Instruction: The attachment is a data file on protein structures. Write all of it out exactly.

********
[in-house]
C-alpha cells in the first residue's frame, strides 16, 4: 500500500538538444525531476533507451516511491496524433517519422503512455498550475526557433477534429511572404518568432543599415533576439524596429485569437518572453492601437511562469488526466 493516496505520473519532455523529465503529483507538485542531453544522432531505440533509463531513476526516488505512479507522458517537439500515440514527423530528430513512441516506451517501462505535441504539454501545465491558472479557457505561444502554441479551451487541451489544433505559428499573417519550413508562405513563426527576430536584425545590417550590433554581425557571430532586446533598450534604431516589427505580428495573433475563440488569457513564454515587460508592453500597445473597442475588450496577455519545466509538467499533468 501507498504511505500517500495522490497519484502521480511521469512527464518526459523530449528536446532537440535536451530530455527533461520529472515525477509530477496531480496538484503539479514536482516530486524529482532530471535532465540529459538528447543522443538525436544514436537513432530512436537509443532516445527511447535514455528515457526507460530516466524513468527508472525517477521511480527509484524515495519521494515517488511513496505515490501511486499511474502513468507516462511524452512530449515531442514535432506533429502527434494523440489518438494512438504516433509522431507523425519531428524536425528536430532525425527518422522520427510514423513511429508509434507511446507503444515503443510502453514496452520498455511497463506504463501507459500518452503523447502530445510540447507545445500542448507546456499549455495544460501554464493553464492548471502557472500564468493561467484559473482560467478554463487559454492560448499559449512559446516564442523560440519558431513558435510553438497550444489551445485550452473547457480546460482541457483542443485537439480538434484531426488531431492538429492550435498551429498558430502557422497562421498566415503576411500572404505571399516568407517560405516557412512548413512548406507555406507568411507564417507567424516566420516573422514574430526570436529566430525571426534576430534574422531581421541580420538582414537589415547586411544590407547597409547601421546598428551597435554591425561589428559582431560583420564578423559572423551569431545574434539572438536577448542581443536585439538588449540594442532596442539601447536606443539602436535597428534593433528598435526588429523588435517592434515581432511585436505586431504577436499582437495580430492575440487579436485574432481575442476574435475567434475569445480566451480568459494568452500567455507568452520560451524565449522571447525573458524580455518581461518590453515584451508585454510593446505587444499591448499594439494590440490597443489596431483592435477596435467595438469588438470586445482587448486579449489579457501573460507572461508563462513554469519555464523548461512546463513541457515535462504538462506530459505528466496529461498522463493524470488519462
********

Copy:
[in-house]
C-alpha cells in the first residue's frame, strides 16, 4: 500500500538538444525531476533507451516511491496524433517519422503512455498550475526557433477534429511572404518568432543599415533576439524596429485569437518572453492601437511562469488526466 493516496505520473519532455523529465503529483507538485542531453544522432531505440533509463531513476526516488505512479507522458517537439500515440514527423530528430513512441516506451517501462505535441504539454501545465491558472479557457505561444502554441479551451487541451489544433505559428499573417519550413508562405513563426527576430536584425545590417550590433554581425557571430532586446533598450534604431516589427505580428495573433475563440488569457513564454515587460508592453500597445473597442475588450496577455519545466509538467499533468 501507498504511505500517500495522490497519484502521480511521469512527464518526459523530449528536446532537440535536451530530455527533461520529472515525477509530477496531480496538484503539479514536482516530486524529482532530471535532465540529459538528447543522443538525436544514436537513432530512436537509443532516445527511447535514455528515457526507460530516466524513468527508472525517477521511480527509484524515495519521494515517488511513496505515490501511486499511474502513468507516462511524452512530449515531442514535432506533429502527434494523440489518438494512438504516433509522431507523425519531428524536425528536430532525425527518422522520427510514423513511429508509434507511446507503444515503443510502453514496452520498455511497463506504463501507459500518452503523447502530445510540447507545445500542448507546456499549455495544460501554464493553464492548471502557472500564468493561467484559473482560467478554463487559454492560448499559449512559446516564442523560440519558431513558435510553438497550444489551445485550452473547457480546460482541457483542443485537439480538434484531426488531431492538429492550435498551429498558430502557422497562421498566415503576411500572404505571399516568407517560405516557412512548413512548406507555406507568411507564417507567424516566420516573422514574430526570436529566430525571426534576430534574422531581421541580420538582414537589415547586411544590407547597409547601421546598428551597435554591425561589428559582431560583420564578423559572423551569431545574434539572438536577448542581443536585439538588449540594442532596442539601447536606443539602436535597428534593433528598435526588429523588435517592434515581432511585436505586431504577436499582437495580430492575440487579436485574432481575442476574435475567434475569445480566451480568459494568452500567455507568452520560451524565449522571447525573458524580455518581461518590453515584451508585454510593446505587444499591448499594439494590440490597443489596431483592435477596435467595438469588438470586445482587448486579449489579457501573460507572461508563462513554469519555464523548461512546463513541457515535462504538462506530459505528466496529461498522463493524470488519462